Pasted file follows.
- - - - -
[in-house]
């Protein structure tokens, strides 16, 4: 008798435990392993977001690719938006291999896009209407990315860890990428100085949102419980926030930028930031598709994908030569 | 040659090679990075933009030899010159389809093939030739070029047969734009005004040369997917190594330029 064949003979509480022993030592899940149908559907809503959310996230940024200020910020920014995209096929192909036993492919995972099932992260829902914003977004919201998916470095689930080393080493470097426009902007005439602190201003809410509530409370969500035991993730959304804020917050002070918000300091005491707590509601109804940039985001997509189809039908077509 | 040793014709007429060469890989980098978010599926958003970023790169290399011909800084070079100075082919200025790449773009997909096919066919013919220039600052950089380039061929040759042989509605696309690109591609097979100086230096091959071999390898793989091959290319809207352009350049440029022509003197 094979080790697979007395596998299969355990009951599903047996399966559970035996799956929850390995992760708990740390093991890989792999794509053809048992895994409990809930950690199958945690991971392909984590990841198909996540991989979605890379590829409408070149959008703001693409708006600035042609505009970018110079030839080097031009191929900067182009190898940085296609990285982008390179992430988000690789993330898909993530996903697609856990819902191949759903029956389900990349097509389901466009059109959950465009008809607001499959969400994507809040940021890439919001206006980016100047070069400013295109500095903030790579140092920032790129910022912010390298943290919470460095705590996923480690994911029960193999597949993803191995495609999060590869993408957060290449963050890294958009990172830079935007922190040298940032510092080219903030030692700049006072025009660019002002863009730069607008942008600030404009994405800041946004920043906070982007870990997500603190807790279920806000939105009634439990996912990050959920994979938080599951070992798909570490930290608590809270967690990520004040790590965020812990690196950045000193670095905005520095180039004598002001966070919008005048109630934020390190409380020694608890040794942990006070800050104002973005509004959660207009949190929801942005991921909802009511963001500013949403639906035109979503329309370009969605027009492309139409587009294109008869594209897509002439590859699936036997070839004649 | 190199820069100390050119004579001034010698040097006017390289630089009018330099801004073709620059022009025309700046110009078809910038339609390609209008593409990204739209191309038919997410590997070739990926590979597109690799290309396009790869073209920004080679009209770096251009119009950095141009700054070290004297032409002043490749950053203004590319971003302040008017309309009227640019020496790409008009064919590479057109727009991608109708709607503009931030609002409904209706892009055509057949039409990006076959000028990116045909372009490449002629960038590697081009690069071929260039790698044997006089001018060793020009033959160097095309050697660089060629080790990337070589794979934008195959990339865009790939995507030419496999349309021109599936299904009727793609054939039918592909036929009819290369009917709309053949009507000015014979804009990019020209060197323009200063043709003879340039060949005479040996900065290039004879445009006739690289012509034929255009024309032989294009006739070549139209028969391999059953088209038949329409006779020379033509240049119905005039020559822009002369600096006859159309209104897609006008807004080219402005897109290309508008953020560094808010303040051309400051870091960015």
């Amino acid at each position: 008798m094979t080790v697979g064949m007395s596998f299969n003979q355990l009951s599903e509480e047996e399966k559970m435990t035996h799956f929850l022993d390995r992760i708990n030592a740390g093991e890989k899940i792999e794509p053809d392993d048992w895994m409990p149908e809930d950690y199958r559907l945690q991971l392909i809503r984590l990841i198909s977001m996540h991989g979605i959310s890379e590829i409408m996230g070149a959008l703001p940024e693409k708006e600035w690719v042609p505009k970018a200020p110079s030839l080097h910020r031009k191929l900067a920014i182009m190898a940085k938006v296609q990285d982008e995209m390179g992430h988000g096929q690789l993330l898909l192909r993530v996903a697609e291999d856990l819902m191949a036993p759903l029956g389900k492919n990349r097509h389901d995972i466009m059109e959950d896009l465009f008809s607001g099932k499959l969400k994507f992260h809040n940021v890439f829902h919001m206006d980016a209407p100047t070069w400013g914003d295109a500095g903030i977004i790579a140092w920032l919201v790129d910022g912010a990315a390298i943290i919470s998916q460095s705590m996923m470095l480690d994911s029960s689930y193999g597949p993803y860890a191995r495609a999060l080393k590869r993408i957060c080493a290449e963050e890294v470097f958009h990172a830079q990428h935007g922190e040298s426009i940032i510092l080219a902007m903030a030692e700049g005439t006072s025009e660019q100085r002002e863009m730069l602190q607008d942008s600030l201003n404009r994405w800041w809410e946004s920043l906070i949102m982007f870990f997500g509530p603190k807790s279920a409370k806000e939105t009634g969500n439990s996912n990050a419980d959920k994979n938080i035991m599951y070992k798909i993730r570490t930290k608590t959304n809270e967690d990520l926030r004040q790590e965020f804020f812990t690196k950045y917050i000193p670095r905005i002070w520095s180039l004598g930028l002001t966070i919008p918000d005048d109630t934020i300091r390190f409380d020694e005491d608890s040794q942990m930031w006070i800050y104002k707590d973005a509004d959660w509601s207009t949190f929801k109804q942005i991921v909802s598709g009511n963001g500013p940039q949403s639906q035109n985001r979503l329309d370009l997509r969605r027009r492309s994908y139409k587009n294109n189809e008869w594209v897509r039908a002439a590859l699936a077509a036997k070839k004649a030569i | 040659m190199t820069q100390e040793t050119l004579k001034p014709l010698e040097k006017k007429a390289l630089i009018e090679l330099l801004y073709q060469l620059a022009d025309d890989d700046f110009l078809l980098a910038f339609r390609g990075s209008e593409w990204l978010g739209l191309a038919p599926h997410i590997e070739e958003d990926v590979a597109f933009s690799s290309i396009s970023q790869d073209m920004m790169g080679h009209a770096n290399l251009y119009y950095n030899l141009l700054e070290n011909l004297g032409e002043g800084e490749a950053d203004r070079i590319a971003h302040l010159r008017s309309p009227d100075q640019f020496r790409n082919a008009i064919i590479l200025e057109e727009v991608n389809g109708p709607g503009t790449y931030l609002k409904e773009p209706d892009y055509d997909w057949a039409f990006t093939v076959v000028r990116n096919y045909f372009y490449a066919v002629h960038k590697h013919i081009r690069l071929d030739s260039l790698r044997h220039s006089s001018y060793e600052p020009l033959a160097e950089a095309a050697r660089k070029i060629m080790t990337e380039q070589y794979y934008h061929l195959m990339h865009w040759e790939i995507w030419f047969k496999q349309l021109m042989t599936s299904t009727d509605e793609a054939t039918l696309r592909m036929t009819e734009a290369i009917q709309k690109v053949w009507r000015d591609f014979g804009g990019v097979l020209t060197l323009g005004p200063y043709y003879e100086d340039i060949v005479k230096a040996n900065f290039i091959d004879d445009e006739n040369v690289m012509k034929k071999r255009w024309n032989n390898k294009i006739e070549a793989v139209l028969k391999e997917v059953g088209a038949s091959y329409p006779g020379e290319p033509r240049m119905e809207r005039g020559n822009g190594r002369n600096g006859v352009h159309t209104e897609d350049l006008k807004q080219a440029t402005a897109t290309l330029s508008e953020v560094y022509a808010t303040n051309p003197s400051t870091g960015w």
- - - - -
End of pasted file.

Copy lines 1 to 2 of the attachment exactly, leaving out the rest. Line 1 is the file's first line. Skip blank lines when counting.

[in-house]
């Protein structure tokens, strides 16, 4: 008798435990392993977001690719938006291999896009209407990315860890990428100085949102419980926030930028930031598709994908030569 | 040659090679990075933009030899010159389809093939030739070029047969734009005004040369997917190594330029 064949003979509480022993030592899940149908559907809503959310996230940024200020910020920014995209096929192909036993492919995972099932992260829902914003977004919201998916470095689930080393080493470097426009902007005439602190201003809410509530409370969500035991993730959304804020917050002070918000300091005491707590509601109804940039985001997509189809039908077509 | 040793014709007429060469890989980098978010599926958003970023790169290399011909800084070079100075082919200025790449773009997909096919066919013919220039600052950089380039061929040759042989509605696309690109591609097979100086230096091959071999390898793989091959290319809207352009350049440029022509003197 094979080790697979007395596998299969355990009951599903047996399966559970035996799956929850390995992760708990740390093991890989792999794509053809048992895994409990809930950690199958945690991971392909984590990841198909996540991989979605890379590829409408070149959008703001693409708006600035042609505009970018110079030839080097031009191929900067182009190898940085296609990285982008390179992430988000690789993330898909993530996903697609856990819902191949759903029956389900990349097509389901466009059109959950465009008809607001499959969400994507809040940021890439919001206006980016100047070069400013295109500095903030790579140092920032790129910022912010390298943290919470460095705590996923480690994911029960193999597949993803191995495609999060590869993408957060290449963050890294958009990172830079935007922190040298940032510092080219903030030692700049006072025009660019002002863009730069607008942008600030404009994405800041946004920043906070982007870990997500603190807790279920806000939105009634439990996912990050959920994979938080599951070992798909570490930290608590809270967690990520004040790590965020812990690196950045000193670095905005520095180039004598002001966070919008005048109630934020390190409380020694608890040794942990006070800050104002973005509004959660207009949190929801942005991921909802009511963001500013949403639906035109979503329309370009969605027009492309139409587009294109008869594209897509002439590859699936036997070839004649 | 190199820069100390050119004579001034010698040097006017390289630089009018330099801004073709620059022009025309700046110009078809910038339609390609209008593409990204739209191309038919997410590997070739990926590979597109690799290309396009790869073209920004080679009209770096251009119009950095141009700054070290004297032409002043490749950053203004590319971003302040008017309309009227640019020496790409008009064919590479057109727009991608109708709607503009931030609002409904209706892009055509057949039409990006076959000028990116045909372009490449002629960038590697081009690069071929260039790698044997006089001018060793020009033959160097095309050697660089060629080790990337070589794979934008195959990339865009790939995507030419496999349309021109599936299904009727793609054939039918592909036929009819290369009917709309053949009507000015014979804009990019020209060197323009200063043709003879340039060949005479040996900065290039004879445009006739690289012509034929255009024309032989294009006739070549139209028969391999059953088209038949329409006779020379033509240049119905005039020559822009002369600096006859159309209104897609006008807004080219402005897109290309508008953020560094808010303040051309400051870091960015």